In the previous article I said that to err on the side of caution when it comes to ADD/ADHD would be to eliminate all other explanations before even thinking of a formal diagnosis. By making this statement I am of course implying that there are many conditions and sets of circumstances that can lead to erroneous ADD/ADHD diagnoses. So what are these conditions and circumstances? I am planning to bring out a complete guide to ADD/ADHD misdiagnosis in the near future where this question will be answered in detail. I would encourage you, in the meantime, to carefully check for the following things that can very easily lead to a misdiagnosis.
Sleep Deprivation: Most children do not sleep nearly enough and the lack of attention and fidgeting that are sure signs of sleep deprivation, can very easily be mistaken for ADD/ADHD. I would therefore recommend that one of your first responses to behavioral issues should be to increase the amount of sleep that your child gets. I realize that this will probably not happen without a bit of resistance, but this is a battle that is worth winning.
Giftedness: It is sobering to think that many of the geniuses of history would probably have been diagnosed with ADD/ADHD had they been alive today. Our highly standardized education system does everything in its power to put people into ‘appropriate’ boxes. Really gifted people will always struggle with being boxed-in in this way and may respond with restlessness and even disruptive behavior. If you have an exceptionally bright child who gets into trouble quite a lot, the problem may not be ADD/ADHD but rather that he/she is completely bored by what is served up in class.
Addiction: The possibility that your child is abusing drugs or alcohol is something that no parent would like to face. It could however be that heavy use of these substances (and addiction to it) may be behind the behavioral problems of some children who are ultimately diagnosed with ADD/ADHD.
Bipolar disorder (or some other psychiatric condition): In most cases of ADD/ADHD misdiagnosis the real cause behind behavioral problems is much less serious than full-blown ADD/ADHD. In some cases, however, it might be that there are more serious explanations. A case in point would be that bipolar disorders in some young people have been missed due to the condition being mistaken for ADD/ADD/ADHD. It is therefore highly recommended that the state of a person’s mental health be thoroughly investigated before a final ADD/ADHD diagnosis is made.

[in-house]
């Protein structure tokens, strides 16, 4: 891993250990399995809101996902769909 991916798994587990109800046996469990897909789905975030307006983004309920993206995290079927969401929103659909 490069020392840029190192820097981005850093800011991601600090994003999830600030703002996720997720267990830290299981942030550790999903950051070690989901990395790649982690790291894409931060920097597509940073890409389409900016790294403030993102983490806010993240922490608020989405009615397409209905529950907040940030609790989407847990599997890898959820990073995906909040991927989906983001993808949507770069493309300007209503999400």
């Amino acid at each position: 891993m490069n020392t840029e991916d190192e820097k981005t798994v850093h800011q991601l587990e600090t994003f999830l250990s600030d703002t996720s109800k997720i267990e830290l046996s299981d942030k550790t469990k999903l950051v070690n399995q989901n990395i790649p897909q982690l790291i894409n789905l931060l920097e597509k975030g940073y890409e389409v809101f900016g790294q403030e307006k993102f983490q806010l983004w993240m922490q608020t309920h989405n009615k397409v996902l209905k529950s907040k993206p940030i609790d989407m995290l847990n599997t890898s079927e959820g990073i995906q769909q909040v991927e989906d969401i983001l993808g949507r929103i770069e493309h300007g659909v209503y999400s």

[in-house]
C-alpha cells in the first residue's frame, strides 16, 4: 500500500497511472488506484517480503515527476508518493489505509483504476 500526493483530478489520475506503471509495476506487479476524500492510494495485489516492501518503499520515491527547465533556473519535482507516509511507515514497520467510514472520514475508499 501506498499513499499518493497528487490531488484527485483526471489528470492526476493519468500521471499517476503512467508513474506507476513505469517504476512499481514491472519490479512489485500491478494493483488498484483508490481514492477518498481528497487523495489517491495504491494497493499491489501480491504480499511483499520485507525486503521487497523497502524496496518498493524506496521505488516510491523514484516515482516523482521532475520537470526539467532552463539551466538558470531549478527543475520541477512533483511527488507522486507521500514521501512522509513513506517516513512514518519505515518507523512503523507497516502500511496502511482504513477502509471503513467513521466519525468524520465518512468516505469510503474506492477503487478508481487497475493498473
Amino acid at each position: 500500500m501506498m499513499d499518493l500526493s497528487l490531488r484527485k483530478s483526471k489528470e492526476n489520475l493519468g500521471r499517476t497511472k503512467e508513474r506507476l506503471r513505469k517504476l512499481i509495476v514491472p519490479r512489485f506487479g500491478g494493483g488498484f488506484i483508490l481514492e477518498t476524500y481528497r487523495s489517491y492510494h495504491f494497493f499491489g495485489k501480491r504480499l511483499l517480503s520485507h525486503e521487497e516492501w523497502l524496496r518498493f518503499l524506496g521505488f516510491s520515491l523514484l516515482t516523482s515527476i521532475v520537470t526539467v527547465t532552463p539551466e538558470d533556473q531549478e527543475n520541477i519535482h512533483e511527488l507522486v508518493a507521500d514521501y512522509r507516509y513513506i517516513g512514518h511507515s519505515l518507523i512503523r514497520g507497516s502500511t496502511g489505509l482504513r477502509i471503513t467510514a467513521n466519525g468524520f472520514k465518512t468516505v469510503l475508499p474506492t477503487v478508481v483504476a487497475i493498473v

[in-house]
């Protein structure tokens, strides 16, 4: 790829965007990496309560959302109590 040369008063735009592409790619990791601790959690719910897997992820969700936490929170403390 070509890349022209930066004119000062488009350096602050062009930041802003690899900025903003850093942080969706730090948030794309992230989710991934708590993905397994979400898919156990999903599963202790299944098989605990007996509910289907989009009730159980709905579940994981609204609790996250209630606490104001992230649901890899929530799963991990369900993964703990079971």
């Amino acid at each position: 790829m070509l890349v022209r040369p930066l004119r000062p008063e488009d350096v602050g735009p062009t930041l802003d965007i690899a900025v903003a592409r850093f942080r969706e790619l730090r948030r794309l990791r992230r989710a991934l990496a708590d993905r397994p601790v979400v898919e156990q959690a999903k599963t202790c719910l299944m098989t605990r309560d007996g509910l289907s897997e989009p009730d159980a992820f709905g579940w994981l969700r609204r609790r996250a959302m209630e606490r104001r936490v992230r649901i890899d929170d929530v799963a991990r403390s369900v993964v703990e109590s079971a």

Bloodstream diseases: Some interesting work has been done over the past three years about some of the blood stream-based diseases that are spread by ticks. Two of the most dangerous types of bacteria spread by these critters are bartonella and babesia, both of which can mimic the symptom of ADD/ADD/ADHD. Both types of bacteria can be easily detected through a blood test and can be treated with antibiotics.
Adverse personal circumstances: It has been shown that children who recently suffered bereavement or experienced the divorce of parents are much more likely to be diagnosed with ADD/ADHD. The simple fact is however that the ‘acting out’ that set the diagnostic process in motion is usually much more indicative of attempts to cope with very difficult circumstances than it is of serious neurological malfunctioning.
Deficient diet: The human brain is a highly complex system that requires several key building blocks in order to function properly. These building blocks are obviously derived from our food intake. If there are certain vital ingredients that are not present in our diets this can obviously have a seriously detrimental effect on optimum brain function. It is my firm belief that changes in nutrition can often be one of the key ways of avoiding an ADD/ADHD diagnosis and also of dealing with the condition if a diagnosis has been made.
Alternative learning styles: It is a fact that human beings learn in a wide variety of ways. Unfortunately most schools are so focused on one particular style and any other learning style exhibited by a child would immediately be regarded as a problem to overcome.
Shortsightedness/Hearing problems: The ADD/ADHD diagnostic cycle most often begins in the classroom and is most commonly triggered by a student being disruptive or not paying attention. One of the first questions that I always ask in situations like this is whether a particular child can actually see and hear what is going on. If this is not the case it would be only natural for such a child to be bored and to ‘act out’ in various ways. If, therefore, the pressure for a diagnosis comes from a classroom getting sight and hearing tests done should be very high on your agenda.
The items listed above represent just some of the avenues of investigation before a formal ADD/ADHD diagnosis can be arrived at. I would certainly encourage you to first eliminate all of these possible causes before proceeding any further down the path towards diagnosis. Doing so will be the responsible and, indeed, the cautious thing to do.